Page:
Entlebucher Mountain Dog
If the term "mountain dog" conjures up images of large, long-haired, slobbery breeds, the Entlebucher (pronounced "Ent-lee-boo-ker" or "Entel-boo-ker") mountain dog will change your mind. These are medium-sized dogs that stand just 16–21 inches tall, weigh between 40–65 pounds, and have short, smooth coats.
Entlebucher mountain dogs are still used as working dogs in Switzerland and thrive in homes where there are jobs to do, so Entle owners should expect to devote significant amounts of time to exercise and companionship. But Entles can be hard to find; the dogs are rare and breeders are few and far between, says Rebecca Hahn, DVM, and breeder of champion Entles at Brunswick Entlebuchers.
Entlebucher mountain dogs are a working breed with compact, muscular frames. The males stand 17–21 inches tall, while females stand 16–20 inches. Their weights range from 40–65 pounds.
The dogs are known for their short and smooth double coat. Their undercoat is dense and topped with shiny black fur that has tan and white accents. Entlebucher mountain dogs typically have symmetrical markings (making them oh-so-beautiful), with tan markings on their eyes, cheeks, muzzle, on either side of the chest, under the tail, and on their legs; white markings include a small blaze on their muzzles.
The Entlebucher has a wide, flat head framed by floppy, triangular ears. Their faces are always alert and friendly, looking up at their owner as if to say, "What are we doing today?"
When it comes to the typical Entlebucher mountain dog temperament, their nickname "the laughing dog" tells you everything you need to know.
Hahn says Entles are great companions that form close bonds with their owners. They're best described as "biddable" and eager to be trained. The breed has a high drive to work, especially if it means ample one-on-one time with their pet parents. This makes them star athletes in dog sports like freestyle, rally, and obedience.
"These are the perfect performance dogs," Hahn says.
The intense dog-owner bond that Entles desire is great for those eager to spend a lot of time with their dogs. But, Hahn admits, it also means Entlebucher mountain dogs are not the right fit for everyone.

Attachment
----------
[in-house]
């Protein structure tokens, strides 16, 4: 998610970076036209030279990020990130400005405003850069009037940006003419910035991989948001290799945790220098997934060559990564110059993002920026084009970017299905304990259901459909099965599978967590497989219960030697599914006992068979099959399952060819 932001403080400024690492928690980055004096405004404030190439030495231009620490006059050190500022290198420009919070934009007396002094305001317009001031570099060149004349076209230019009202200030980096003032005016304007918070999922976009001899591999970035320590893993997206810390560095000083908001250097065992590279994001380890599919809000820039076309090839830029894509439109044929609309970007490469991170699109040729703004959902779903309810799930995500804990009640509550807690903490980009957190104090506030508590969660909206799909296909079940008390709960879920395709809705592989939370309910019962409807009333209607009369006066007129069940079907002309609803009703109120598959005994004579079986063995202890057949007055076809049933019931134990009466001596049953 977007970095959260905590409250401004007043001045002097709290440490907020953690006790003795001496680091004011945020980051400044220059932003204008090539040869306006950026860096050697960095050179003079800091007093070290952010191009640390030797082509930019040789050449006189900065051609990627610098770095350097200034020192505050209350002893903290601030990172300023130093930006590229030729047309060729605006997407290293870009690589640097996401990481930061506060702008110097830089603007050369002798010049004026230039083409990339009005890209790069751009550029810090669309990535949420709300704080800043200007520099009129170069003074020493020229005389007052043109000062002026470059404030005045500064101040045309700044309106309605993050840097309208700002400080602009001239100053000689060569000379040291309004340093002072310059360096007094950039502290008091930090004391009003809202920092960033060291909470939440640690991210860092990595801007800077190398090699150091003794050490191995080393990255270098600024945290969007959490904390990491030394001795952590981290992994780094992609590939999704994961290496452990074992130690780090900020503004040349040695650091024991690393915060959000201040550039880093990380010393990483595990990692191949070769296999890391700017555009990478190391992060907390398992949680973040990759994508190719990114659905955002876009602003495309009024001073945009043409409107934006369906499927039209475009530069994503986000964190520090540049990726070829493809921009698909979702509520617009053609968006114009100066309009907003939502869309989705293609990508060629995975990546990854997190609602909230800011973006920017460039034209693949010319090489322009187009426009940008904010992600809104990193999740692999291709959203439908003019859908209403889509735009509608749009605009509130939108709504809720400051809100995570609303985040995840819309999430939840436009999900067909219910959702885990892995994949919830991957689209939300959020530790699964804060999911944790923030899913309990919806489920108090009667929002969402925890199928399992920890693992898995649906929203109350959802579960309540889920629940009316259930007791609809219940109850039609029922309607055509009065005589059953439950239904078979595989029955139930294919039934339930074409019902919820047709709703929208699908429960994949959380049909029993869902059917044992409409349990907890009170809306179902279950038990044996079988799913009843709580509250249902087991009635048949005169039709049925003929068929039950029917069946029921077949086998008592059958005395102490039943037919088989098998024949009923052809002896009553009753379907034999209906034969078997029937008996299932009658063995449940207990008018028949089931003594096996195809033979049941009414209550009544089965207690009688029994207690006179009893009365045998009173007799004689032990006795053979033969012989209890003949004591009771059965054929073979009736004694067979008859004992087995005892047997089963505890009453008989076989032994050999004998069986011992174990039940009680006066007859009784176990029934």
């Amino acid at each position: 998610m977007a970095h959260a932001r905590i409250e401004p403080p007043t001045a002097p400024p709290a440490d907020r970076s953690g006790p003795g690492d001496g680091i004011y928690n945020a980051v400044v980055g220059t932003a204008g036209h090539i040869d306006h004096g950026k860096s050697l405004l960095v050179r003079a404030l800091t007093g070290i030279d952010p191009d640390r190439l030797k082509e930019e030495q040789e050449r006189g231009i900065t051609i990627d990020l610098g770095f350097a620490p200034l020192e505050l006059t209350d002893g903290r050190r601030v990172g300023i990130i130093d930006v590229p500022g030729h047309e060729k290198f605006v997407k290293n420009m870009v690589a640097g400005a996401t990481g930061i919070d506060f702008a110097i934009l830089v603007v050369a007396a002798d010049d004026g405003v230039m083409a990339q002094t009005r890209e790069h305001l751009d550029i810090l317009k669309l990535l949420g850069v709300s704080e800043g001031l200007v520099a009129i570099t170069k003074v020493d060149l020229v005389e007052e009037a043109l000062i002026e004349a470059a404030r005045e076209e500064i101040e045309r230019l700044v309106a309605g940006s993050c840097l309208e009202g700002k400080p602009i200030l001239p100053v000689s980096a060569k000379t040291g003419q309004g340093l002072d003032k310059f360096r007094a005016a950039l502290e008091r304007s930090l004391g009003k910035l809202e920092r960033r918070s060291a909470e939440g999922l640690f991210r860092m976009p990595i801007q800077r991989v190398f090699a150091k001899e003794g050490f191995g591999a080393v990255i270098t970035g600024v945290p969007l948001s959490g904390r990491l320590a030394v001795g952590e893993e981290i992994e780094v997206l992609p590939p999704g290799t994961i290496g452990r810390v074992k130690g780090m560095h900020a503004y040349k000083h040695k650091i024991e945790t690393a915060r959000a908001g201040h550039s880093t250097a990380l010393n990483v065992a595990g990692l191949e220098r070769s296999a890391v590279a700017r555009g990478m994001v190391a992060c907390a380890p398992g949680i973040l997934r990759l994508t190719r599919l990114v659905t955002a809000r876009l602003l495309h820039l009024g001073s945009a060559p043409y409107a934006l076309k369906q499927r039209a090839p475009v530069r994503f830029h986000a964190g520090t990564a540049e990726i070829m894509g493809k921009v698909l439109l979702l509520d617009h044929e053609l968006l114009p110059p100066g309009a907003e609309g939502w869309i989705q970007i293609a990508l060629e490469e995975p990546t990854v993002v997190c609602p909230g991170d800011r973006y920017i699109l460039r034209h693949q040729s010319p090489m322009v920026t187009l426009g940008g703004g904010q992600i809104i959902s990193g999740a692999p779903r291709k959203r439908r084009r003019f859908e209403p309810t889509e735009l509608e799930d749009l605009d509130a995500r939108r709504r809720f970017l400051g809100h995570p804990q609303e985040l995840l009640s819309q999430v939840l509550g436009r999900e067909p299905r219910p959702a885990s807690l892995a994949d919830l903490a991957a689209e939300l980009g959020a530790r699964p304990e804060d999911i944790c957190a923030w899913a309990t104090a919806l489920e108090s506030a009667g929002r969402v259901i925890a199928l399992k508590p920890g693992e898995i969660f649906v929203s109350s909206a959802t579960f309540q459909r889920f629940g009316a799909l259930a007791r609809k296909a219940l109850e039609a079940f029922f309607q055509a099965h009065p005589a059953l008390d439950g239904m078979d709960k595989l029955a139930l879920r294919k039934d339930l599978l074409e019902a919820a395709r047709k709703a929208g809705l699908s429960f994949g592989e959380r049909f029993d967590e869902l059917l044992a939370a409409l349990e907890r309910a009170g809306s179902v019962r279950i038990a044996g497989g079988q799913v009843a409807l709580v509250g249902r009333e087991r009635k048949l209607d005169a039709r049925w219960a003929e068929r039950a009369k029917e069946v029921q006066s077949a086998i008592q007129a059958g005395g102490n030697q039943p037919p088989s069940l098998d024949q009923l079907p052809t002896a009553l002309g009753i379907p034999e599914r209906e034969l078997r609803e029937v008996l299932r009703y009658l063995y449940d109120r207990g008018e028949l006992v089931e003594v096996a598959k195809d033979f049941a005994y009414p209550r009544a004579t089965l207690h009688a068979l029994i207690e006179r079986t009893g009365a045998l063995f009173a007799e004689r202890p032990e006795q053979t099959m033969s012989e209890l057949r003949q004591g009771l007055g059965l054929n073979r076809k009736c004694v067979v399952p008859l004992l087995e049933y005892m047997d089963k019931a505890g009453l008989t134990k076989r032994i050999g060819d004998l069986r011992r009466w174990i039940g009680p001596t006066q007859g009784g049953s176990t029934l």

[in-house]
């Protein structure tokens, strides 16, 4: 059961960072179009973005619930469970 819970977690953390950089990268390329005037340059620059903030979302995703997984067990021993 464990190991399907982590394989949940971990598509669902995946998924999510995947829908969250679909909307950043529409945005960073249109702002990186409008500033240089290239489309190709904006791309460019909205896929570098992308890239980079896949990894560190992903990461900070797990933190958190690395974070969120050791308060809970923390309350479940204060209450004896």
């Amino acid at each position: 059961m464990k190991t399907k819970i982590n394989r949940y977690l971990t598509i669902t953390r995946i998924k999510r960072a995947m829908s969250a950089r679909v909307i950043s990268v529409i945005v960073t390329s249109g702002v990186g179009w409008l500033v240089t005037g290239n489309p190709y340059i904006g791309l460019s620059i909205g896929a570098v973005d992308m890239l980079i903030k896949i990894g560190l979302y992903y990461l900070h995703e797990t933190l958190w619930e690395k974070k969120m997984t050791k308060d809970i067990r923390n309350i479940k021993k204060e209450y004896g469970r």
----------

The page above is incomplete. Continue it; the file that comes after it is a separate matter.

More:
"They need a lot of attention," she says. "The mental stimulation with these dogs is just as important as getting exercise … just [playing fetch] is not enough. They need to be challenged with other things to do, and I think they suffer without it."
Outside of their family, these dogs can also be wary of strangers at first, so Entlebucher mountain dog puppies need early socialization when young.
"I've had some that are super friendly, some are super standoffish, and some are somewhere in the middle," Hahn says. "The breed as a whole is not going to be like a Golden [retriever] that will make friends with everybody."
The best spot for an Entlebucher mountain dog? In the center of the action. A fenced yard is nice, but don't expect Entles to entertain themselves; Hahn notes that "they basically want to be with you all the time."
The happy Entlebucher mountain dog gets along well with other pups, but because he demands so much attention, he might be too much for busy families—especially those with small kiddos to care for. Entles are willing to snuggle on the couch, but only after they are sufficiently tired from the day's activities.
We'll say it again: Exercise and mental stimulation are essential for Entlebucher mountain dogs to thrive. Expect to provide at least an hour of intense activity that challenges their bodies and their minds—think challenging hikes, long runs, and puzzle toys on a daily basis.
But there is one thing about Entlebucher mountain dogs that's low maintenance: their grooming routine. The breed does shed and will need regular brushing but, overall, their short coats are a cinch to maintain. Routine veterinary care, including monthly flea, tick, and heartworm preventives, plus dental care and nail trims, will help keep your Entlebucher mountain dog looking (and feeling!) great.
The Entlebucher mountain dog has a lifespan of 11–13 years. Hahn calls the breed "fairly healthy dogs," but notes that there are some health conditions that affect the dogs.
While it tends to be more common in smaller breeds, Entlebucher mountain dogs can have a luxating patella. It's a condition that causes the kneecap (patella) to move out of its normal location (luxate) and it makes it painful for Entles to put weight on the affected leg. In severe causes, it can lead to chronic dislocation and increase the risk of injuries that require surgery to correct.
Hip dysplasia is common in many breeds, including Entlebucher mountain dogs, and is a result of a mis-fit between the hip joint and socket. Instead of smooth movements, the joints grind, causing pain. There is no cure for hip dysplasia, but it can be treated with a combination of physical therapy and anti-inflammatory medications.
Entlebucher Urinary Syndrome (EUS) is a genetic condition that causes the ureter (the tube connecting the kidney to the bladder) to develop in the wrong place. Affected dogs experience symptoms like bladder infections and chronic urine dribbles or leakage. Mild cases can be treated with medication; surgery to remove the affected kidney may be necessary to address more serious cases of UES. The disease may also lead to renal failure and death. It affects less than 3 percent of dogs, Hahn says.
According to the National Entlebucher Mountain Dog Association (NEMDA), the pups' roles ranged from driving herds across mountain pastures and guarding cattle to ratting, hunting, and pulling carts. The agile tri-colored dogs earned their name for the region of Entlebuch, Switzerland, where the breed originated. The American Kennel Club recognized the breed in 2011.